Shin splints. Most of us have had them, none of us enjoy them. They are usually sudden and painful, but what do we actually know about shin splints? Are they treatable, or even avoidable? The term ”shin splints” is commonly used to describe the pain which occurs along the tibia or shin bone.
Most often, this unpleasant symptom is the result of strenuous exercise or a drastic change in an exercise routine. ”Shin splints” is actually a nickname for medial tibial stress syndrome, though you likely will only hear it called that by a medical professional. The cause of the pain, essentially, is increased stress on the shinbone and the connective tissues that attach muscles to your bones. This causes inflammation and pain and can put a big damper on your exercise routine.
Medial tibial stress syndrome doesn’t choose its victims at random. There are several physical characteristics that can make an individual more prone to experiencing these unpleasant pains. Overpronation, or in layman’s terms ”Flat feet” are a common predisposition. When repeated impact (such as prolonged walking, jogging , or running) causes your foot’s arch collapse, it may trigger an episode of shin splints.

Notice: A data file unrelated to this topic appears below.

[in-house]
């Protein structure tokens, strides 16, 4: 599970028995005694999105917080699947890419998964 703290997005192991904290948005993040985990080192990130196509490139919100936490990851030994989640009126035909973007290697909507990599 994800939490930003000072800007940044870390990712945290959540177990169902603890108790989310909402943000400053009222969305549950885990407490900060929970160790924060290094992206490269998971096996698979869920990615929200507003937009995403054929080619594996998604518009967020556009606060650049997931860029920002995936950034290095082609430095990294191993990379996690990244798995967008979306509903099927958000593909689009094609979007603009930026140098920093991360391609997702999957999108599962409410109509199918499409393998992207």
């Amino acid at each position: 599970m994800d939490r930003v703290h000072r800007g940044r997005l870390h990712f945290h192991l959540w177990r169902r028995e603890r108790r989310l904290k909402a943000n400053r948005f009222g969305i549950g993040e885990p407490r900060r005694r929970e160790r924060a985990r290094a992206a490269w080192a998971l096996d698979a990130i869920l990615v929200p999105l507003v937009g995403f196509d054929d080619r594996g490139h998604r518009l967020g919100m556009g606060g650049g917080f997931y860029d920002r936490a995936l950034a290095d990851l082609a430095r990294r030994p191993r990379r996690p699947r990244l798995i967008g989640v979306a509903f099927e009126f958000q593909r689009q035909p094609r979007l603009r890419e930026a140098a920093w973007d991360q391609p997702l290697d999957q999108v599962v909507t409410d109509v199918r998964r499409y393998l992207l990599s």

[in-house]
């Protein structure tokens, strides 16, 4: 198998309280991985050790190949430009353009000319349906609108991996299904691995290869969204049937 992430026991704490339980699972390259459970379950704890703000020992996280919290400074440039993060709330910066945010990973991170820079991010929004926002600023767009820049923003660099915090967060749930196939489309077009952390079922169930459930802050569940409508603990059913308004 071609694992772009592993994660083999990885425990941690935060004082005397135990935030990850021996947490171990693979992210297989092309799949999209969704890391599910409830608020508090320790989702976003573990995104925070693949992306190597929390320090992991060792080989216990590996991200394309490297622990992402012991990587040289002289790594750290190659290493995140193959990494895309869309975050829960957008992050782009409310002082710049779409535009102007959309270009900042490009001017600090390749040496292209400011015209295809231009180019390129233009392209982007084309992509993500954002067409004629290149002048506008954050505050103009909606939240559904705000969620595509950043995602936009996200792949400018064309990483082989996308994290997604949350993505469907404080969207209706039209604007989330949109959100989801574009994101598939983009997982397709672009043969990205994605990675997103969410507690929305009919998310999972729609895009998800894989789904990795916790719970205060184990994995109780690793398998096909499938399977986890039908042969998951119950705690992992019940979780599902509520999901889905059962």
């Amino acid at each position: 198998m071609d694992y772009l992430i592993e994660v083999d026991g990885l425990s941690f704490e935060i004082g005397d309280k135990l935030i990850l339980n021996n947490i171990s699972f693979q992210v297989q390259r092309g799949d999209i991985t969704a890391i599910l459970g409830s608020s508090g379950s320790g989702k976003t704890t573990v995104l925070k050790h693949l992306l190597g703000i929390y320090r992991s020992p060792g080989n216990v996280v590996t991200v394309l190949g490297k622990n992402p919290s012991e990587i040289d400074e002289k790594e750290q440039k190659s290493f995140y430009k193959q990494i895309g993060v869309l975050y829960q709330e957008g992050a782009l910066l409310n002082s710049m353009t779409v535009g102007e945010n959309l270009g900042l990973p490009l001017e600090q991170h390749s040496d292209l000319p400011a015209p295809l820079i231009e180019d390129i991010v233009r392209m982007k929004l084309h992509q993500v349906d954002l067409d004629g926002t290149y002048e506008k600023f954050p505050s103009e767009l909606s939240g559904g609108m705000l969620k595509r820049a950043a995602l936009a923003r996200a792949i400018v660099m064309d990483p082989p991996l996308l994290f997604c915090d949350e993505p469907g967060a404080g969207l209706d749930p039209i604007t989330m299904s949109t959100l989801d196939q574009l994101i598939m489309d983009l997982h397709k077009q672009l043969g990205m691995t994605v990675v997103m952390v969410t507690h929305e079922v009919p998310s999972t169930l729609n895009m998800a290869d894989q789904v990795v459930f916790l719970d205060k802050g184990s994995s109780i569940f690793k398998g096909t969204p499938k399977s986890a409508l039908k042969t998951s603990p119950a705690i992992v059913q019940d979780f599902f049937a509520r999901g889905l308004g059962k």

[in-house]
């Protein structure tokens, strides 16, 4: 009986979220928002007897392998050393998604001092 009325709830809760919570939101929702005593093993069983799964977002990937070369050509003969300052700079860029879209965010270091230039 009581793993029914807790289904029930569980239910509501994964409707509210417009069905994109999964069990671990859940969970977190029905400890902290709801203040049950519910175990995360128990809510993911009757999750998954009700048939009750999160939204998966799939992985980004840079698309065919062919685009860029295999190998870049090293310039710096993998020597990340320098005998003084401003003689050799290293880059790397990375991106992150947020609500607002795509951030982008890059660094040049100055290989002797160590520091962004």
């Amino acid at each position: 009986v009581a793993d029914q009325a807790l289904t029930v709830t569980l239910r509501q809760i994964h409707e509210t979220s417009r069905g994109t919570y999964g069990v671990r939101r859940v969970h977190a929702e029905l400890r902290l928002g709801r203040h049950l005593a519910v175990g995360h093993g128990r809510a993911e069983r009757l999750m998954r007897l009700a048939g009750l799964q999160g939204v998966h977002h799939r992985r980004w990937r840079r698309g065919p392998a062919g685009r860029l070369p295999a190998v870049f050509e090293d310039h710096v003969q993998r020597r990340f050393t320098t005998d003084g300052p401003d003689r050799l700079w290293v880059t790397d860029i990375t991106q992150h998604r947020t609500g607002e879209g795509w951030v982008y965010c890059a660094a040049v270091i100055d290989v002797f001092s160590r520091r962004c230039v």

Working out without doing any type of warm-up or cool-down routine can also be a trigger. Wearing shoes that do not provide adequate arch support, or are not a good fit are also possible catalysts, so be sure to wear the proper gear when working out or doing strenuous activity.
So now we know ways we can avoid experiencing shin splints, but what happens when the circumstances are right and they do occur, and should you seek medical help? The facts are, many instances of shin splints resolve entirely on their own. Doing things like resting, and using ice in intervals to ease pain or swelling can help relieve symptoms. If necessary, over the counter anti-inflammatory pain relievers can also be of use, addressing both the pain and swelling. Always be sure to read and follow the directions on the label when using over the counter pain medication. They aren’t right for every situation and can have serious side effects when used incorrectly. If the pain persists or you are concerned, when in doubt, always check with your doctor.
Shin splints are never fun, but the key to avoiding them is taking proper preventative methods. Ensuring your footwear fits correctly and provides proper support, and utilizing orthopedic inserts when needed, play a major role in decreasing stress on the shins and ultimately avoiding unwanted inflammation. Always take time to warm up or cool down, particularly when performing unusually strenuous activities or exercise. If shin splints do occur, using ice and resting should remedy the situation. Always be sure to consult with your physician if you suspect injury or have any underlying health issues or concerns.